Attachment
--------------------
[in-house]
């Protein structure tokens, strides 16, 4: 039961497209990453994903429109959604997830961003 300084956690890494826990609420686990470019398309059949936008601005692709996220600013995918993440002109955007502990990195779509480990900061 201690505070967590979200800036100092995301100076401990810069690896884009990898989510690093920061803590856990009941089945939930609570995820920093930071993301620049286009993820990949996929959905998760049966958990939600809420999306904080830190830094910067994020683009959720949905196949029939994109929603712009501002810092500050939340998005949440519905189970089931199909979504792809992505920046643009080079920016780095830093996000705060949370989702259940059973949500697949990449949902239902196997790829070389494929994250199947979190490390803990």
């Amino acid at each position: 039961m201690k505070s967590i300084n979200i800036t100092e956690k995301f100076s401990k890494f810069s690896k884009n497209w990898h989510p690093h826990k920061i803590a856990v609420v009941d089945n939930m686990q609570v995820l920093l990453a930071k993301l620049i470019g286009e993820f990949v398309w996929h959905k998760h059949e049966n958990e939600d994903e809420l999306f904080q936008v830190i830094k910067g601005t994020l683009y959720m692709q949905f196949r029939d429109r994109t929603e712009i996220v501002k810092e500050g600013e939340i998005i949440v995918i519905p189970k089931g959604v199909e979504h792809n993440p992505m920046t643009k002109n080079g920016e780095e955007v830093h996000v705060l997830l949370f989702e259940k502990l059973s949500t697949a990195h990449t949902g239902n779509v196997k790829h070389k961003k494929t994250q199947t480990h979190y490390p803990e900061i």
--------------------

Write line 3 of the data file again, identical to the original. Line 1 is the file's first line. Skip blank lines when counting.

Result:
């Amino acid at each position: 039961m201690k505070s967590i300084n979200i800036t100092e956690k995301f100076s401990k890494f810069s690896k884009n497209w990898h989510p690093h826990k920061i803590a856990v609420v009941d089945n939930m686990q609570v995820l920093l990453a930071k993301l620049i470019g286009e993820f990949v398309w996929h959905k998760h059949e049966n958990e939600d994903e809420l999306f904080q936008v830190i830094k910067g601005t994020l683009y959720m692709q949905f196949r029939d429109r994109t929603e712009i996220v501002k810092e500050g600013e939340i998005i949440v995918i519905p189970k089931g959604v199909e979504h792809n993440p992505m920046t643009k002109n080079g920016e780095e955007v830093h996000v705060l997830l949370f989702e259940k502990l059973s949500t697949a990195h990449t949902g239902n779509v196997k790829h070389k961003k494929t994250q199947t480990h979190y490390p803990e900061i």